12 March 2012

Fossil Vertebrate of the Month: Panthera atrox

P. atrox in the Natural History Museum of L.A. County
John Orcutt, 2010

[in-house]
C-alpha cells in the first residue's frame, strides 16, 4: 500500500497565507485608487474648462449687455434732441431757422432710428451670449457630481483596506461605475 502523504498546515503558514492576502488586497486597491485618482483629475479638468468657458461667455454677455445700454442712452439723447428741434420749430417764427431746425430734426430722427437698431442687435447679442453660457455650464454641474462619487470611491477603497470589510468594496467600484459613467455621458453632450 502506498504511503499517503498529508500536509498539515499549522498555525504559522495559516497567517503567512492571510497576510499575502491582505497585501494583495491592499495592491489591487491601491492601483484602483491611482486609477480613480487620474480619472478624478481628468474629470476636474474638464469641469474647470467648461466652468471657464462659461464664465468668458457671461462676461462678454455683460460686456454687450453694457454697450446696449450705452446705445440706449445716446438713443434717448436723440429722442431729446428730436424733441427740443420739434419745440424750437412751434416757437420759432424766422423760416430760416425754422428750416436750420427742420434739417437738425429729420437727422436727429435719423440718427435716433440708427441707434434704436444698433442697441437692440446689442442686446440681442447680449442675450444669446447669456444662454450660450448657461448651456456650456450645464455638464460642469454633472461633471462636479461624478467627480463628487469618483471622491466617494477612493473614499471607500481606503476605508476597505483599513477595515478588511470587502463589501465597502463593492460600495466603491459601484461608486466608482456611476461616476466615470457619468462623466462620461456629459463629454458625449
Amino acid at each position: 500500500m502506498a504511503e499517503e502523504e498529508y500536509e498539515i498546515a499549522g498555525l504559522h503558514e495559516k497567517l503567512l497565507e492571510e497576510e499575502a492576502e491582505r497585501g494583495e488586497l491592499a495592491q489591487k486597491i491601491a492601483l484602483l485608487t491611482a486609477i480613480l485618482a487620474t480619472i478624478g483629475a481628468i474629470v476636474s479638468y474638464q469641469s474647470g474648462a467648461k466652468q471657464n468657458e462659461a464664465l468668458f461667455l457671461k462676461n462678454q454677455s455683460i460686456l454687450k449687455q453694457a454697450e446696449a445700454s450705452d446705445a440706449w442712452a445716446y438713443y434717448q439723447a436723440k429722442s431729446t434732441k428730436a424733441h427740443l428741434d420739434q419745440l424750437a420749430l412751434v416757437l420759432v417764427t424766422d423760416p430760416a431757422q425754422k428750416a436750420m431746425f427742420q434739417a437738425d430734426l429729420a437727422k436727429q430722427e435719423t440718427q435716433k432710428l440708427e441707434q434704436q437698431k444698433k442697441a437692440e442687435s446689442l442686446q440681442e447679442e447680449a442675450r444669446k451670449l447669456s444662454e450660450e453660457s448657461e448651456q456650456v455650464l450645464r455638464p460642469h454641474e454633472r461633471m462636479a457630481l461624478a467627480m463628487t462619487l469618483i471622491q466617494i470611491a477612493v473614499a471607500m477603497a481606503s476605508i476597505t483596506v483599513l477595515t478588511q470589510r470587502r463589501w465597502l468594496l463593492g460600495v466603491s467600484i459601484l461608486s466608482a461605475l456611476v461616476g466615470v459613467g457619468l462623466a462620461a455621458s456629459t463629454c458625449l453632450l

At least in Oregon, this March has certainly come in like a lion, which inspired this month's FVOTM: Panthera atrox, the American lion.  There has recently been some debate over whether or not this common name is correct: while very lion-like, Per Christiansen and John Harris have suggested that it was actually more closely related to jaguars.  I come down on the other side of the debate: the morphological data are, at best, ambiguous (and I would argue that they tend to favor the interpretation of P. atrox as a true lion) and molecular data from subfossil specimens indicate that P. atrox was very closely related to both modern lions and to European cave lions (in fact, some have argued that all three species really should be lumped into one).  Panthera atrox is best known from the "tar" seeps of Rancho La Brea, where it is the most common conical-toothed cat (though not the most common cat; that honor goes to the saber-toothed Smilodon).  Because it is less common than its machairodontine "cousin," it has been suggested that, unlike modern lions, P. atrox might have been solitary; this should come as no surprise as modern lions are very unusual among cats in living in large social groups.  Panthera atrox certainly would have been large enough to tackle prey on its own.  In fact, with the largest individuals weighing in at somewhere around 350-400 kg, it was probably the largest conical-toothed cat ever, and would have been in the same size range as the largest saber-tooths (as well as a few species of bear).